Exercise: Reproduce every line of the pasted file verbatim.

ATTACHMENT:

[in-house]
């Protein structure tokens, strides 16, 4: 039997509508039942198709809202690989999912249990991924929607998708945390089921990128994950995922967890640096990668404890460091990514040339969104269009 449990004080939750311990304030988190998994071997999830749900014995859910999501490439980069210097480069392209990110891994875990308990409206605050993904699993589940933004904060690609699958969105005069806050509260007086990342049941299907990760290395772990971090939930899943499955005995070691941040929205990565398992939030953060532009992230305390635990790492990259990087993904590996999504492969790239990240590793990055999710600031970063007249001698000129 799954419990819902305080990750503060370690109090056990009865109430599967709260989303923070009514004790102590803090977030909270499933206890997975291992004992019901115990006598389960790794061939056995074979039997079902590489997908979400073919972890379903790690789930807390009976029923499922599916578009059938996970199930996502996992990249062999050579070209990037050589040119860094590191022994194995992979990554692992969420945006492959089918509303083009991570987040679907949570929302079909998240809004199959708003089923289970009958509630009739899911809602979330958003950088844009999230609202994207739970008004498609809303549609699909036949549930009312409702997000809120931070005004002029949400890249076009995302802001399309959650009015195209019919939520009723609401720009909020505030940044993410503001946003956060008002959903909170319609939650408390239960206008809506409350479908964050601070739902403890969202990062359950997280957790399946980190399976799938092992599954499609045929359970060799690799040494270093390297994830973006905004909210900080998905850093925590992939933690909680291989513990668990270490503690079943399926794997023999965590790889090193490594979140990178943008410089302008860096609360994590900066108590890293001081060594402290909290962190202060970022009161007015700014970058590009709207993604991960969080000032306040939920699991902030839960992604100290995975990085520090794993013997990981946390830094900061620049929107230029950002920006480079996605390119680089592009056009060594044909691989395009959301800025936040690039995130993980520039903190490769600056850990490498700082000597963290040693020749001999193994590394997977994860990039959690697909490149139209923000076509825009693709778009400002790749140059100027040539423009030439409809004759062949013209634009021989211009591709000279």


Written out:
[in-house]
């Protein structure tokens, strides 16, 4: 039997509508039942198709809202690989999912249990991924929607998708945390089921990128994950995922967890640096990668404890460091990514040339969104269009 449990004080939750311990304030988190998994071997999830749900014995859910999501490439980069210097480069392209990110891994875990308990409206605050993904699993589940933004904060690609699958969105005069806050509260007086990342049941299907990760290395772990971090939930899943499955005995070691941040929205990565398992939030953060532009992230305390635990790492990259990087993904590996999504492969790239990240590793990055999710600031970063007249001698000129 799954419990819902305080990750503060370690109090056990009865109430599967709260989303923070009514004790102590803090977030909270499933206890997975291992004992019901115990006598389960790794061939056995074979039997079902590489997908979400073919972890379903790690789930807390009976029923499922599916578009059938996970199930996502996992990249062999050579070209990037050589040119860094590191022994194995992979990554692992969420945006492959089918509303083009991570987040679907949570929302079909998240809004199959708003089923289970009958509630009739899911809602979330958003950088844009999230609202994207739970008004498609809303549609699909036949549930009312409702997000809120931070005004002029949400890249076009995302802001399309959650009015195209019919939520009723609401720009909020505030940044993410503001946003956060008002959903909170319609939650408390239960206008809506409350479908964050601070739902403890969202990062359950997280957790399946980190399976799938092992599954499609045929359970060799690799040494270093390297994830973006905004909210900080998905850093925590992939933690909680291989513990668990270490503690079943399926794997023999965590790889090193490594979140990178943008410089302008860096609360994590900066108590890293001081060594402290909290962190202060970022009161007015700014970058590009709207993604991960969080000032306040939920699991902030839960992604100290995975990085520090794993013997990981946390830094900061620049929107230029950002920006480079996605390119680089592009056009060594044909691989395009959301800025936040690039995130993980520039903190490769600056850990490498700082000597963290040693020749001999193994590394997977994860990039959690697909490149139209923000076509825009693709778009400002790749140059100027040539423009030439409809004759062949013209634009021989211009591709000279």